Prison bank account scheme hailed
A pioneering bank account scheme for prisoners which is said to have reduced reoffending has reached a major milestone.
Researchers say reoffending rates at HMP Forest Bank in Salford, Greater Manchester, have dropped by a third after the introduction of the project.
The scheme run by the Co-operative Bank together with Kalyx, which manages the category B prison, was started as a pilot project in 2006.
The 1,000th inmate to open an account at HMP Forest Bank said: "I've never had a bank account before and I've never had ID so I couldn't get an account on the outside. It's not been easy to get a job and I hope the account will help me - I've got my forklift truck licence now and an account to put my wages in, it's great."
The scheme has been extended to a fifth of all UK prisons and more than 4,000 accounts have been opened.
Tim Franklin, chief operating officer of Co-operative Financial Services (CFS), said: "Access to a bank account is necessary for people to fully participate in modern society. We are pleased that this pioneering approach has been shown to play an important part in prisoner rehabilitation and has reached such a significant milestone at Forest Bank.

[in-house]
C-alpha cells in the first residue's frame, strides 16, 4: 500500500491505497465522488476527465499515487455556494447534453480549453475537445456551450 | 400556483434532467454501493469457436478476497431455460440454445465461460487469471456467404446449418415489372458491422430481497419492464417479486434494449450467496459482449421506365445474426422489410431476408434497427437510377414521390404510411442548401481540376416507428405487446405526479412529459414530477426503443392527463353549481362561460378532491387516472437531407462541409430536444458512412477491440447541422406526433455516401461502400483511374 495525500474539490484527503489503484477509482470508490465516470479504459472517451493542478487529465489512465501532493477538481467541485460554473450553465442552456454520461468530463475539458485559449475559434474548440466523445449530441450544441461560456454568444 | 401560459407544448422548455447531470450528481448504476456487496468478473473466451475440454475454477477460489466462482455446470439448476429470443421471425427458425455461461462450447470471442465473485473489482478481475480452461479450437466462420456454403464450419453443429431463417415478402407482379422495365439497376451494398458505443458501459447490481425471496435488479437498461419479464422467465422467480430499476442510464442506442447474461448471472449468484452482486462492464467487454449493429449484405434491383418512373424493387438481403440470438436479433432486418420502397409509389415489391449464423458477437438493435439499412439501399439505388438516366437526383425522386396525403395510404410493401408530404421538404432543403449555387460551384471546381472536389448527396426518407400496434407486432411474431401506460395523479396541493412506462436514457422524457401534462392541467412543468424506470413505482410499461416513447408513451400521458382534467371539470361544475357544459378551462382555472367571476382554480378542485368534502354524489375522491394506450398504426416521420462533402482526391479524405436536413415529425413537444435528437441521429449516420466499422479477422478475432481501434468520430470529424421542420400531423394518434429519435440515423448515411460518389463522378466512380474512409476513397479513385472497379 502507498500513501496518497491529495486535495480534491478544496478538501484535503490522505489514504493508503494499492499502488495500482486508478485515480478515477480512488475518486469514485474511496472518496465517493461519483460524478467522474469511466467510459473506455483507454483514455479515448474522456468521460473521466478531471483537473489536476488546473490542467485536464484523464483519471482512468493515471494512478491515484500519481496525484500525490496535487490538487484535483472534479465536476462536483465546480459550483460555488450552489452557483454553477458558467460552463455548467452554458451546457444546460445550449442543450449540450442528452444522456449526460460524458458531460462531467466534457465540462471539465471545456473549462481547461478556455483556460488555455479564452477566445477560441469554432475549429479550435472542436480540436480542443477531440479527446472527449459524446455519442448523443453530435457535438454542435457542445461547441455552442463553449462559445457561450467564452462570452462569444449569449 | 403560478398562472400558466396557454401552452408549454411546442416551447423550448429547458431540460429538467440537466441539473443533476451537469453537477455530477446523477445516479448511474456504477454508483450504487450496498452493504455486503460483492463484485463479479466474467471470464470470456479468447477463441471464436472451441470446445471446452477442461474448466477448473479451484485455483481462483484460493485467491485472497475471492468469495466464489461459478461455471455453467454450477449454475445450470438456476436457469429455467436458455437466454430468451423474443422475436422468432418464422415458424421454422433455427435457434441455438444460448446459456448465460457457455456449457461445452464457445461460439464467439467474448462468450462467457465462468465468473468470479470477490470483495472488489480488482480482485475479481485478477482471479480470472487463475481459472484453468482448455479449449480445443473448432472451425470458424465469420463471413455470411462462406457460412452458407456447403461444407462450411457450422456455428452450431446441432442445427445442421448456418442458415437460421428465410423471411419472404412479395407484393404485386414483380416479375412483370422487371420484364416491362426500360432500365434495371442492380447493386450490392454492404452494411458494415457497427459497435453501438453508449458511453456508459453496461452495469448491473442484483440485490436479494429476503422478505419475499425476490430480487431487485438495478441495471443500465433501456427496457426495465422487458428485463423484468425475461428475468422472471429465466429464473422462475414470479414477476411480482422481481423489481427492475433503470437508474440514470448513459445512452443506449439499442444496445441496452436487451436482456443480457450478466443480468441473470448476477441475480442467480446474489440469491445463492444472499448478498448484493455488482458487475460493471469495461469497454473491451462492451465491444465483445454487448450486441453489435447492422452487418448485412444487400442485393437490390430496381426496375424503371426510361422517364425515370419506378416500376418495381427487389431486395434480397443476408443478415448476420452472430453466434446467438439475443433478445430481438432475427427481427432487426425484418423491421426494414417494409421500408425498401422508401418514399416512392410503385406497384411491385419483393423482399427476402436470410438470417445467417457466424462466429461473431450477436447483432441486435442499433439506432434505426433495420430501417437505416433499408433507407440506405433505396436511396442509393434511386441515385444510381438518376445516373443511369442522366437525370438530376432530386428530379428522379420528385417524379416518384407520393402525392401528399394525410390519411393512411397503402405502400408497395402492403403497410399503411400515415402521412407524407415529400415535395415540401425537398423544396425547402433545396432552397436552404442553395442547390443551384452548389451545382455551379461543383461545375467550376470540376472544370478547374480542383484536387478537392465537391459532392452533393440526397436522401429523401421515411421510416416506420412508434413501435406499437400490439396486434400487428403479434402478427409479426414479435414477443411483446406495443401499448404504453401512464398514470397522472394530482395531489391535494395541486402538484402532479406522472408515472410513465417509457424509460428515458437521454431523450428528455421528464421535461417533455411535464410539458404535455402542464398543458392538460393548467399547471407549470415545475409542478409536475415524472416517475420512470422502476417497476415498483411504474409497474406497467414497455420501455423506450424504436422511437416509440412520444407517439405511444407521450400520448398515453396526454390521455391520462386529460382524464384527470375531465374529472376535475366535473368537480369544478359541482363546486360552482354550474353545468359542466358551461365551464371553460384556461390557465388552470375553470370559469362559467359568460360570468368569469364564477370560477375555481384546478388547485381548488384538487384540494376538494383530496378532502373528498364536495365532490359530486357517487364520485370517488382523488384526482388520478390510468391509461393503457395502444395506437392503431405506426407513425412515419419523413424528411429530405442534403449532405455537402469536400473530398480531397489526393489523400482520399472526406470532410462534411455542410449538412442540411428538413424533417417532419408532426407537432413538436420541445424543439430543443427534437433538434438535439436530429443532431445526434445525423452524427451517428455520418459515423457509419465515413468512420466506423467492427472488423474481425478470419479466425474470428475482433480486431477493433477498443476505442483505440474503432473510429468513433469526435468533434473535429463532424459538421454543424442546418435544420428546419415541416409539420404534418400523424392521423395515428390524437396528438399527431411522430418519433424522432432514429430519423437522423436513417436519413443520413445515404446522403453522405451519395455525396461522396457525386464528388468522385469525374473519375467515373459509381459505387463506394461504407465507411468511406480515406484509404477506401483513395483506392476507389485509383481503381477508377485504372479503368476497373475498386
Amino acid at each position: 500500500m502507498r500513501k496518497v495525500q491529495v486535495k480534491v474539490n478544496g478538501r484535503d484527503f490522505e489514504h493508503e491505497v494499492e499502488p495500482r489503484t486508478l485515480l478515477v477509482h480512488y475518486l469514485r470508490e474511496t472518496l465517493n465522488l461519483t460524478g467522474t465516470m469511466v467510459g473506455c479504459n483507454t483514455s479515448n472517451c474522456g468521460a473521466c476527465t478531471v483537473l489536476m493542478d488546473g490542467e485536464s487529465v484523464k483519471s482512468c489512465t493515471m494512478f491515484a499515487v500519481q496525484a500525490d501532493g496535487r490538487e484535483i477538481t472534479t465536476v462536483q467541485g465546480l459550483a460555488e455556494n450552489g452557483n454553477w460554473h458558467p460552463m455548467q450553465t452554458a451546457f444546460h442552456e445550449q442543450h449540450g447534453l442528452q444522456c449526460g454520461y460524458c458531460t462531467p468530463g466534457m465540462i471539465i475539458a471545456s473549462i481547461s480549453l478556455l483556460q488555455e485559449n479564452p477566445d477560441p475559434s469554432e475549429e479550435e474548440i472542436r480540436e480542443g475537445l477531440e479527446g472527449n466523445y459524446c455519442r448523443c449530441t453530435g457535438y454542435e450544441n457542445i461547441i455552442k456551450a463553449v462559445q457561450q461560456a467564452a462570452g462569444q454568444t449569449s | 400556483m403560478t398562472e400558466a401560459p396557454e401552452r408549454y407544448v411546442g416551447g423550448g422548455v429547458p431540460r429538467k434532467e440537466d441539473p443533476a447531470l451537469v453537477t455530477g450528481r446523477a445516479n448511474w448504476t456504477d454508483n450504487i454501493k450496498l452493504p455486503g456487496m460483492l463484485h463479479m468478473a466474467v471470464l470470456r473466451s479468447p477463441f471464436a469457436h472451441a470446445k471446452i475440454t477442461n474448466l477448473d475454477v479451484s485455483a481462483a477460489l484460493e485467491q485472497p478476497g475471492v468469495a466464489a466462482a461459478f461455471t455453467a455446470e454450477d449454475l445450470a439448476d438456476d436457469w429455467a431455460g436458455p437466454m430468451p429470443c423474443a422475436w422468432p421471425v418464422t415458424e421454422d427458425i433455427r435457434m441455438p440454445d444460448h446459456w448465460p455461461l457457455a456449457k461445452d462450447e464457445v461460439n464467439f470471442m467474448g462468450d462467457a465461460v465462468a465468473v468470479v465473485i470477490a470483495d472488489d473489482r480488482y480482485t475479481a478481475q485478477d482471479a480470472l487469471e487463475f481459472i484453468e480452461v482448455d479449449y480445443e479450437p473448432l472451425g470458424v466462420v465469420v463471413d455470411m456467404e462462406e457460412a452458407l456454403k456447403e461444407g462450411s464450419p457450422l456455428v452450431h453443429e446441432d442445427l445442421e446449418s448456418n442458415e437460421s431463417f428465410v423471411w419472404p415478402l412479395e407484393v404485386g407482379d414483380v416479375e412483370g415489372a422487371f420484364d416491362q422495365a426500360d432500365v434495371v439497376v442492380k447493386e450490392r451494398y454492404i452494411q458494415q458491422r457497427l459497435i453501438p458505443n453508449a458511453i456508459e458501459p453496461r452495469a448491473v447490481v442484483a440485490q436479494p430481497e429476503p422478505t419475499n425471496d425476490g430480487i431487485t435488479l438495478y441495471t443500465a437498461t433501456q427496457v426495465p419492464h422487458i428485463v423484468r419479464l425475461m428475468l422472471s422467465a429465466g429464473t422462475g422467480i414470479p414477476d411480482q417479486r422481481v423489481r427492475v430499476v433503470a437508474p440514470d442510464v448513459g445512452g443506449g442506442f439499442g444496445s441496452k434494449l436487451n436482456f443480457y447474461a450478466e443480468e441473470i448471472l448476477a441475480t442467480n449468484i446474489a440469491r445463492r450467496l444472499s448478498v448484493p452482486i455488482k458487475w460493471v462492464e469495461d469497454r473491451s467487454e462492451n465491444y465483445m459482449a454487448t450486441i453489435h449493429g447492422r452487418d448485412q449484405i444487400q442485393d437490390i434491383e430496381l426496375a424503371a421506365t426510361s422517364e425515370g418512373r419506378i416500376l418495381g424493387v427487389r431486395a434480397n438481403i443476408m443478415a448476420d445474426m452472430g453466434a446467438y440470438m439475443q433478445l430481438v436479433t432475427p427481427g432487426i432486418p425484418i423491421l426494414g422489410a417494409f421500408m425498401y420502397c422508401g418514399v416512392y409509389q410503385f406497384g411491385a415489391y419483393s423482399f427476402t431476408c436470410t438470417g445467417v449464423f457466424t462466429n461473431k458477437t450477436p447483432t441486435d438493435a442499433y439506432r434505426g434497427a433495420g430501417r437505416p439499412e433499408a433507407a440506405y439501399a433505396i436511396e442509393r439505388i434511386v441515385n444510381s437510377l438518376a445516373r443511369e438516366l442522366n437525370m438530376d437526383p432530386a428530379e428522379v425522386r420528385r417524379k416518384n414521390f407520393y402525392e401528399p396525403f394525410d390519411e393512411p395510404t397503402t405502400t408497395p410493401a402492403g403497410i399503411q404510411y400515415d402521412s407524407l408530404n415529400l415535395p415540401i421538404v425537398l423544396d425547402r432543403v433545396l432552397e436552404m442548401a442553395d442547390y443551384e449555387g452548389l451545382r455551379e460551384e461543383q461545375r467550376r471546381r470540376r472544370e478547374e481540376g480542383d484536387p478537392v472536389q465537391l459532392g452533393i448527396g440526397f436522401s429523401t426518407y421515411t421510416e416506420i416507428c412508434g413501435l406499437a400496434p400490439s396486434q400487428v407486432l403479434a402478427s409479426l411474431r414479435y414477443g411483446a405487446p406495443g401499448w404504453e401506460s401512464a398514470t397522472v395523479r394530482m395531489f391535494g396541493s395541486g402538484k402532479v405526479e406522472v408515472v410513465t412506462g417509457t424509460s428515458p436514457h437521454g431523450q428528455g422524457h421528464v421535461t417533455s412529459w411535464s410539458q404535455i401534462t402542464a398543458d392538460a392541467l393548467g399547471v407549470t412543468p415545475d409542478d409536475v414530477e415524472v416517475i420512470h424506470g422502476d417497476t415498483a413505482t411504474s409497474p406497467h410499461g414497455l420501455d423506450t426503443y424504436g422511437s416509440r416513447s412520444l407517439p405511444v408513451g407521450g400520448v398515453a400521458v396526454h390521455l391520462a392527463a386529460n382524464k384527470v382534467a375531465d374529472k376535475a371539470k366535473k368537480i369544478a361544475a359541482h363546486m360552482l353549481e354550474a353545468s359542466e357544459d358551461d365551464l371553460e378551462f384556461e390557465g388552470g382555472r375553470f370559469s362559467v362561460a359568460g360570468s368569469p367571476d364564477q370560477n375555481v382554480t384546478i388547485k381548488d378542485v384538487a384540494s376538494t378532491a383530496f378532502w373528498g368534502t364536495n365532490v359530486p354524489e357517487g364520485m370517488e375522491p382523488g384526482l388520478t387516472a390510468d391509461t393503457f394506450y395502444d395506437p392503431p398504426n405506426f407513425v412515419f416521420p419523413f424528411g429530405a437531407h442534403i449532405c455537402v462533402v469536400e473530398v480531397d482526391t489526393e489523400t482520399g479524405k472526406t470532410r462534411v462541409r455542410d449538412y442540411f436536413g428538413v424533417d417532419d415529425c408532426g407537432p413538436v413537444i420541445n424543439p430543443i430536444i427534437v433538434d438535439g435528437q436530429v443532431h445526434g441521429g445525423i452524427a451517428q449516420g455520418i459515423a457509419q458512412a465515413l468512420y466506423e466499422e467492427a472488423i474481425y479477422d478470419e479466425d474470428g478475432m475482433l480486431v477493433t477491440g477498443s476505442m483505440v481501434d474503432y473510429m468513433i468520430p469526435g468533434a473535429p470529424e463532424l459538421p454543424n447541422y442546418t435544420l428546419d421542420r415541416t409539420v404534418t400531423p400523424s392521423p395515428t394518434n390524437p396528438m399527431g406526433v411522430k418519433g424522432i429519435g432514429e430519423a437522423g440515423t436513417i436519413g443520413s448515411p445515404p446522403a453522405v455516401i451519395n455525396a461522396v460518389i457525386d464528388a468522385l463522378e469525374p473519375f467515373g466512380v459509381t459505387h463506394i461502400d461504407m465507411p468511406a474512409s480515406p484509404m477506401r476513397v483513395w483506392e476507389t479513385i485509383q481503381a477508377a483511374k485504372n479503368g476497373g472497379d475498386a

"Not having an account can jeopardise job opportunities, make obtaining rented housing more difficult and complicate access to education grants - all conditions contributing to reoffending rates with consequences not just for individuals but for society as a whole.
"By offering this service, which most take for granted, we are making a positive contribution to the reduction of reoffending rates and helping to tackle social and financial exclusion amongst ex-offenders. I would encourage other banks to play their part in providing accounts for prisoners so all inmates can have this opportunity."
Steve Taylor, Kalyx's deputy director at HMP Forest Bank, said: "These bank accounts play a huge part in helping to reduce reoffending. By aiding social inclusion, prisoners are enabled to feel part of the wider community, minimising the chance of them returning to crime."